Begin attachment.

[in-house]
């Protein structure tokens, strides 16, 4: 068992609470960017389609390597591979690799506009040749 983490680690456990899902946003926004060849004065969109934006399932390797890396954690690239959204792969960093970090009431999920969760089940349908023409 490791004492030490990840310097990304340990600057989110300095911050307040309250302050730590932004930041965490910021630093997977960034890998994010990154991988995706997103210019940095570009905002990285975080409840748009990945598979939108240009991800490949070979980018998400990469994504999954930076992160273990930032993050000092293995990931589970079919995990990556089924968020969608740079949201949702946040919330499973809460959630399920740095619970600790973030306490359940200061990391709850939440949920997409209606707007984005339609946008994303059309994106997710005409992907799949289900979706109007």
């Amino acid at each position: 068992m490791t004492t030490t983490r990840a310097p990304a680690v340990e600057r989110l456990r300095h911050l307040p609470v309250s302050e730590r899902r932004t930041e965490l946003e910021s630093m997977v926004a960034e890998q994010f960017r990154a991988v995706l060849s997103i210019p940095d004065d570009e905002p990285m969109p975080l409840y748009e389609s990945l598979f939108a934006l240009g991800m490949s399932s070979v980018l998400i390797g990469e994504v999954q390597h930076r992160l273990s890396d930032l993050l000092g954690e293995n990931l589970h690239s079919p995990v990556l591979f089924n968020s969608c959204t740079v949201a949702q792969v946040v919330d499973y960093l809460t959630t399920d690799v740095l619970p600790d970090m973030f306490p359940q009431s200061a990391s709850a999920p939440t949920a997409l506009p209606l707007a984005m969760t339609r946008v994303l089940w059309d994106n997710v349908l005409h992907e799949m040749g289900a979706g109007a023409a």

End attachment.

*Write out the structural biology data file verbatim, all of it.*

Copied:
[in-house]
């Protein structure tokens, strides 16, 4: 068992609470960017389609390597591979690799506009040749 983490680690456990899902946003926004060849004065969109934006399932390797890396954690690239959204792969960093970090009431999920969760089940349908023409 490791004492030490990840310097990304340990600057989110300095911050307040309250302050730590932004930041965490910021630093997977960034890998994010990154991988995706997103210019940095570009905002990285975080409840748009990945598979939108240009991800490949070979980018998400990469994504999954930076992160273990930032993050000092293995990931589970079919995990990556089924968020969608740079949201949702946040919330499973809460959630399920740095619970600790973030306490359940200061990391709850939440949920997409209606707007984005339609946008994303059309994106997710005409992907799949289900979706109007």
């Amino acid at each position: 068992m490791t004492t030490t983490r990840a310097p990304a680690v340990e600057r989110l456990r300095h911050l307040p609470v309250s302050e730590r899902r932004t930041e965490l946003e910021s630093m997977v926004a960034e890998q994010f960017r990154a991988v995706l060849s997103i210019p940095d004065d570009e905002p990285m969109p975080l409840y748009e389609s990945l598979f939108a934006l240009g991800m490949s399932s070979v980018l998400i390797g990469e994504v999954q390597h930076r992160l273990s890396d930032l993050l000092g954690e293995n990931l589970h690239s079919p995990v990556l591979f089924n968020s969608c959204t740079v949201a949702q792969v946040v919330d499973y960093l809460t959630t399920d690799v740095l619970p600790d970090m973030f306490p359940q009431s200061a990391s709850a999920p939440t949920a997409l506009p209606l707007a984005m969760t339609r946008v994303l089940w059309d994106n997710v349908l005409h992907e799949m040749g289900a979706g109007a023409a």